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What the Papers Say

DAMA may help ease jobs crisis

Chronic job shortages in sectors such as hospitality, childcare and administration in the Pilbara could become easier to fill with the revival of a migration plan that would allow small businesses to hire foreign workers for certain roles.

A Pilbara designated area migration agreement (DAMA) was proposed years ago but put on ice due to a lack of WAGovernment support.

But since then the Federal Government has begun a renewed push to introduce such migration agreements in parts of regional Australia, without the former requirement for States to approve the deal.

The agreement would allow migrants to come to the Pilbara to fill job shortages for occupations including childcare worker, teacher's aide, waiter, office manager, book keeper, sales assistant, commercial cleaner and livestock farm worker - with the list of occupations likely to be expanded subject to negotiations in coming months.

Durack MHR Melissa Price said a Pilbara DAMA would make a "big difference" to small and mediumsized businesses in the region.

"We always want Australians to take Australian jobs - that's our priority - but in a place like the Pilbara, where people come up here and they're looking for wellpaid jobs, and they often will be able to get that opportunity working for a mining company, it's those other occupations like cleaning and hospitality, where people are crying out for workers," she said.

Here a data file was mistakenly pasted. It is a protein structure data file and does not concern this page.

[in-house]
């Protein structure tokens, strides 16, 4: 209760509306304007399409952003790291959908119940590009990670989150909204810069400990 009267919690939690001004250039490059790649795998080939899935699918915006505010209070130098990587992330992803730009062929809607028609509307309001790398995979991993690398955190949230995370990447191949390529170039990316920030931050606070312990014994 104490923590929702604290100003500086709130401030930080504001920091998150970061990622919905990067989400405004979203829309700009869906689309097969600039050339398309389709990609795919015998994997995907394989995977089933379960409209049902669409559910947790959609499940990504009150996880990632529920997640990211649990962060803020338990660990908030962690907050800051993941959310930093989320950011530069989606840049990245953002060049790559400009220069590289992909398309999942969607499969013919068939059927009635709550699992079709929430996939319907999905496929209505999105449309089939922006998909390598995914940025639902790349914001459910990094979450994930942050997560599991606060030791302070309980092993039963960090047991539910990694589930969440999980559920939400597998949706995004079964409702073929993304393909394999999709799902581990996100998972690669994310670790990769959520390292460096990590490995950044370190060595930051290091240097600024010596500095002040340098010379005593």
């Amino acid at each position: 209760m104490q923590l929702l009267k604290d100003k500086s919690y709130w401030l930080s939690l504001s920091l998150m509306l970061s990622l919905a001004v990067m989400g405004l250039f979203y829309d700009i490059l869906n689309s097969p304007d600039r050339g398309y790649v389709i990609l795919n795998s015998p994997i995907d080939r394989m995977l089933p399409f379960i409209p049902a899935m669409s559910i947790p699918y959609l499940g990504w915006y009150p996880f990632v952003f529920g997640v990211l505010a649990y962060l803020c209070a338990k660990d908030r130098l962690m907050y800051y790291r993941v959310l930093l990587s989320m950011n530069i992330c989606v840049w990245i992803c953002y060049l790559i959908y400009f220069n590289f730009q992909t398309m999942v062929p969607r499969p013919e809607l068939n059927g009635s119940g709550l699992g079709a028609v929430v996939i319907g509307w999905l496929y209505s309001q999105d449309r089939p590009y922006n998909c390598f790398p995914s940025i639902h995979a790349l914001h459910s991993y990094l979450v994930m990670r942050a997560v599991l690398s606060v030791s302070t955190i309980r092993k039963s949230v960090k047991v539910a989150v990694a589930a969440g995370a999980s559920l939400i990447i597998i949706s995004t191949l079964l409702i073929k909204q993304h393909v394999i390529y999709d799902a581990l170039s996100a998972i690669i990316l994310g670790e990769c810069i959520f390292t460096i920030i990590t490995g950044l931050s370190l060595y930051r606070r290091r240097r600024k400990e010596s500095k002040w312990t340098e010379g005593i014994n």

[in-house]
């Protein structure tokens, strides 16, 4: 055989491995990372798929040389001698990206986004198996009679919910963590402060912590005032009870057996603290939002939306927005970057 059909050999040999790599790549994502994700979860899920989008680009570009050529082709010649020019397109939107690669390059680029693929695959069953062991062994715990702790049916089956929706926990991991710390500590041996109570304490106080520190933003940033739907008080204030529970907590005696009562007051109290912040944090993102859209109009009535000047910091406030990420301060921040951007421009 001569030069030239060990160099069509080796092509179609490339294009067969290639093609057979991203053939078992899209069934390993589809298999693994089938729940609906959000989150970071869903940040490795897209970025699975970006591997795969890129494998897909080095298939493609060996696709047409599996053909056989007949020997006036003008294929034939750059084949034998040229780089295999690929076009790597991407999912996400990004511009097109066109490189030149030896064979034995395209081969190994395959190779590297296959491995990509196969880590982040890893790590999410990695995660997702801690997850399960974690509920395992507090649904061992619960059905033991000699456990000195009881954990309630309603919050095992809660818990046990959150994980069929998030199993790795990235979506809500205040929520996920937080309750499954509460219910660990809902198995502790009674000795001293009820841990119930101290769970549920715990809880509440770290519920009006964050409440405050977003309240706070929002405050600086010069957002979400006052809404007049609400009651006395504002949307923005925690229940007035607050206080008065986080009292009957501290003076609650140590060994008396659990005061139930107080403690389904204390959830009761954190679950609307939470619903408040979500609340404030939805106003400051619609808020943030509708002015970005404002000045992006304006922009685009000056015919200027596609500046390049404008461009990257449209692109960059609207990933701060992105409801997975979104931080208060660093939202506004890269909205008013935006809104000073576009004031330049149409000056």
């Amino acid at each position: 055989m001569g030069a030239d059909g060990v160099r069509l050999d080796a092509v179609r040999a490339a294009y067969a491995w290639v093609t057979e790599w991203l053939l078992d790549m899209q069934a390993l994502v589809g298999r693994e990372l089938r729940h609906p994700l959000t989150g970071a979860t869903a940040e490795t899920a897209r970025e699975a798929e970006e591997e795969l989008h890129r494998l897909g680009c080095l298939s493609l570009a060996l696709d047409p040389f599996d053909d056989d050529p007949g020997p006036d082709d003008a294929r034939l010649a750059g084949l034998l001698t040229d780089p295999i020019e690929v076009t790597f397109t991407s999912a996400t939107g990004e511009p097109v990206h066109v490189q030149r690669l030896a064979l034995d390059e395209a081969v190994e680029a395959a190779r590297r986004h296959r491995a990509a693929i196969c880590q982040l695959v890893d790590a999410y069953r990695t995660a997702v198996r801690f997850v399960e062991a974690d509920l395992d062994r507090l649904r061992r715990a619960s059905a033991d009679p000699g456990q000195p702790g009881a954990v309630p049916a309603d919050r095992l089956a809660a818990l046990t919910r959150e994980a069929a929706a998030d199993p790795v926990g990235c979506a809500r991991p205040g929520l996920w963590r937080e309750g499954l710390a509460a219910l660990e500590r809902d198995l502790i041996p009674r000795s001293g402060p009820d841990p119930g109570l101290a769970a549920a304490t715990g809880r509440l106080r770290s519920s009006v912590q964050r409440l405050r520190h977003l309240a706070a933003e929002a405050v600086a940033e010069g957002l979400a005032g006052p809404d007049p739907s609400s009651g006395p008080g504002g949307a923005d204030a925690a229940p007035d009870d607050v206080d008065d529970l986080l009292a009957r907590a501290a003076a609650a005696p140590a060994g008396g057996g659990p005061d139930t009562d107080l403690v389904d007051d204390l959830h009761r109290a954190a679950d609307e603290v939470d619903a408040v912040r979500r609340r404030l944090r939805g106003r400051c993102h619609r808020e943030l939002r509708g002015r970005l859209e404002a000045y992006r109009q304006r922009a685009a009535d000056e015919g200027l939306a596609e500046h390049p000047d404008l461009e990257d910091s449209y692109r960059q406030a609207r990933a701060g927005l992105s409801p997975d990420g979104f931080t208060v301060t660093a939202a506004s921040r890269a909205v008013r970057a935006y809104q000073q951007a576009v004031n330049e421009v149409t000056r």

"So we as a Federal Government need to come to the party, and we are doing that now, and this will be a special set of arrangements so it will be easier to bring people in from overseas to fill those jobs."

The Pilbara Regional Council has been the main advocate for a Pilbara DAMA since proposing the idea in late 2012.

Chairwoman Lynne Craigie said the local government authority was excited the "long overdue" agreement was nearing implementation after spending years on the shelf.

"If we can increase the number of workers coming into our towns and bringing their families, there would be great regional benefits in that," she said.

"That's not to take away jobs for people already here or Australians willing to come to the region to do them, but the sad reality is we can't get those people to come."

She said with the PRC likely to undergo a restructure next year, the group hoped a Pilbara local government would step in and lead the agreement on behalf of the region.

Karratha and Districts Chamber of Commerce and Industry chief executive Kylah Morrison said the Pilbara's less than two per cent unemployment rate and public image problem meant many businesses had difficulty holding onto staff or hiring new employees.

A DAMA was one way of easing that pressure.

"The impact of those shortages is huge because we don't consider the cost of on-boarding someone new to the organisation.

"If that person moves on in a year, it's a sunk cost," she said.

"If they can hire someone that's going to stay, it gives them consistency and continuity to expand and grow in business rather than just trying to survive."

A State Government spokesman said the government did not support a Pilbara DAMA at this stage because their priority was to place West Australians first when it comes to securing jobs in WA.

A similar migration agreement is also being developed for Kalgoorlie.

Source - Pilbara News

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